It's not really necess-, you know, and so what it's gonna give you is something generic because it's a probability engine. That's what ChatGPT is. It's literally. Its job is to get some input and then produce some input where it is predicting what is the most probable word to put next in this sentence.

And so what that ends up with is something fairly bland and generic, whereas if you actually sit and spend a couple of hours even doing this yourself, You'll come up with something that's much more unique, that's much more, you can't be more unique, but that is unique and that is much more tied to what you wanna achieve.

The people that you wanna work with, the people that you wanna influence, the people that you wanna spend time with. ChatGPT can't help you with that. That's the work that it's worth doing on your own because yeah it makes the rest of the process actually go a lot smoother. End of [00:23:00] lecture.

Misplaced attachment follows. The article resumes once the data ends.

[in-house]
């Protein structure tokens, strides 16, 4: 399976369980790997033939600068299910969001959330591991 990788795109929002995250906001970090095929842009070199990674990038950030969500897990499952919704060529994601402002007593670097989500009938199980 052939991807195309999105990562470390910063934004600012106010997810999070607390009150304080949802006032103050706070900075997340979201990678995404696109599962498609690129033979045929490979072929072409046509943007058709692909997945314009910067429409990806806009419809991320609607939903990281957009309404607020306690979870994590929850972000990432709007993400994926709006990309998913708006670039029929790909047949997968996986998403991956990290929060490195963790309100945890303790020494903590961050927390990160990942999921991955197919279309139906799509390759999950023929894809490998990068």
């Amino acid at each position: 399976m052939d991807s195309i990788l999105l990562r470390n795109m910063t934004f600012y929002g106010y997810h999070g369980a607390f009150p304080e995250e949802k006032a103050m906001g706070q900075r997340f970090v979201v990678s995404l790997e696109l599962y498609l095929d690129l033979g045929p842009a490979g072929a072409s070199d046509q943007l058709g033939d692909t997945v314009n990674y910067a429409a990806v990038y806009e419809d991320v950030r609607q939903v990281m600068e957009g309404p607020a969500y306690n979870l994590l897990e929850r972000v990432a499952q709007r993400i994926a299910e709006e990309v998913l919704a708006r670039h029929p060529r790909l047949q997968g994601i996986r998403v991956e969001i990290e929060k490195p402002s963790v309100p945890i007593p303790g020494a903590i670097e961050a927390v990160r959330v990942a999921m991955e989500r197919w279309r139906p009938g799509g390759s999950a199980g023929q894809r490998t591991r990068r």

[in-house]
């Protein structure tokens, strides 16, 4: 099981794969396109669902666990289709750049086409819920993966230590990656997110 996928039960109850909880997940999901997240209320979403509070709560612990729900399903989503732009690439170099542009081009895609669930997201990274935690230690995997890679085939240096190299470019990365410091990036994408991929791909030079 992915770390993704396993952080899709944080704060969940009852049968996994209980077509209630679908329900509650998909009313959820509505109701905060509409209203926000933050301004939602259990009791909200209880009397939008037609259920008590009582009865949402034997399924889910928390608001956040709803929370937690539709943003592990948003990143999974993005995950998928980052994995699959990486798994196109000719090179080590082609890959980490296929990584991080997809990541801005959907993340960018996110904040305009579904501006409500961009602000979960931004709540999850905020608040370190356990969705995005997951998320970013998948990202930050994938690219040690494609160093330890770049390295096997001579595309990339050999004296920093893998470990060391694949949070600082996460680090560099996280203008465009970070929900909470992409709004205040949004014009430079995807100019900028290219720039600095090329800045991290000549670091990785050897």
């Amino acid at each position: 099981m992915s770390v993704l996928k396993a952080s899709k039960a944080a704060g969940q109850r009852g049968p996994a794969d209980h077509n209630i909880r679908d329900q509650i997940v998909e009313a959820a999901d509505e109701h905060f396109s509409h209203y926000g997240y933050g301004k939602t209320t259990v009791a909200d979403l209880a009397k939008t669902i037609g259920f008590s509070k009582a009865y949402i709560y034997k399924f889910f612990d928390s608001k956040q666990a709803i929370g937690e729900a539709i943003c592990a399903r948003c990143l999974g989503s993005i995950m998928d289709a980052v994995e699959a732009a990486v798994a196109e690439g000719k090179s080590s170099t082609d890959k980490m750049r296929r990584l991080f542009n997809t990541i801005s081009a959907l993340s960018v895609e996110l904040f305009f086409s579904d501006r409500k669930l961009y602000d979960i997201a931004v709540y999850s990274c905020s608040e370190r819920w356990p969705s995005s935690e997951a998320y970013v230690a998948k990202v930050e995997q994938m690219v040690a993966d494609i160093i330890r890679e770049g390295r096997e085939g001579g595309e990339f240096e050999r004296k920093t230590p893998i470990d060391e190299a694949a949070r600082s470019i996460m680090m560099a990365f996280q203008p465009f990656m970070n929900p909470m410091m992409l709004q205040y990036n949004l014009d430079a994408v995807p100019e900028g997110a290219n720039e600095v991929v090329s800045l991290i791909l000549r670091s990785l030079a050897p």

Niall Mackay: No, I absolutely love it. And it's, so, I, I'm the person that you talk, you mentioned there, so I just like to "do, do, do, do, do." I don't sharpen the ax. I'd probably rather spend four hours with a blunt ax trying to get it down. And that's my, uh, you know, those two types of people that talk about this often.

There's other people who have paralysis by analysis where they're, they'll analyze it so much, they'll do nothing. I'm on the opposite end of the spectrum where I analyze, I don't analyze that at all and just get it done, and it's maybe not as best. So for that listener, Be more like Mark,

Mark Steadman: Somewhere in the middle baby. Yeah.